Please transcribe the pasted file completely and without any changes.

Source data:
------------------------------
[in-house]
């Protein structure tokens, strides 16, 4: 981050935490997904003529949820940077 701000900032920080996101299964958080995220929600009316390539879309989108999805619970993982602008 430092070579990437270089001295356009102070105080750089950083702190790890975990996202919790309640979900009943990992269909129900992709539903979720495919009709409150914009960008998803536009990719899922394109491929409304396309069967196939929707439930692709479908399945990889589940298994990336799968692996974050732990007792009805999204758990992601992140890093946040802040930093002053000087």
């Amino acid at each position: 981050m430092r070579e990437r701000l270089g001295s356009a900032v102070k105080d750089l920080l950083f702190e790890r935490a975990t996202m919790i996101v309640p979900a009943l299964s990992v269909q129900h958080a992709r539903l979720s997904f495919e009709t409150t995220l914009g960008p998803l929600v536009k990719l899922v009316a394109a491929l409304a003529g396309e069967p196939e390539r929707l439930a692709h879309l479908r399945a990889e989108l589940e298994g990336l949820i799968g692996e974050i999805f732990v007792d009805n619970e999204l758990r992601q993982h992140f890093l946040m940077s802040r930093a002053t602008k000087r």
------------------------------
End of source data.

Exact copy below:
[in-house]
């Protein structure tokens, strides 16, 4: 981050935490997904003529949820940077 701000900032920080996101299964958080995220929600009316390539879309989108999805619970993982602008 430092070579990437270089001295356009102070105080750089950083702190790890975990996202919790309640979900009943990992269909129900992709539903979720495919009709409150914009960008998803536009990719899922394109491929409304396309069967196939929707439930692709479908399945990889589940298994990336799968692996974050732990007792009805999204758990992601992140890093946040802040930093002053000087």
């Amino acid at each position: 981050m430092r070579e990437r701000l270089g001295s356009a900032v102070k105080d750089l920080l950083f702190e790890r935490a975990t996202m919790i996101v309640p979900a009943l299964s990992v269909q129900h958080a992709r539903l979720s997904f495919e009709t409150t995220l914009g960008p998803l929600v536009k990719l899922v009316a394109a491929l409304a003529g396309e069967p196939e390539r929707l439930a692709h879309l479908r399945a990889e989108l589940e298994g990336l949820i799968g692996e974050i999805f732990v007792d009805n619970e999204l758990r992601q993982h992140f890093l946040m940077s802040r930093a002053t602008k000087r």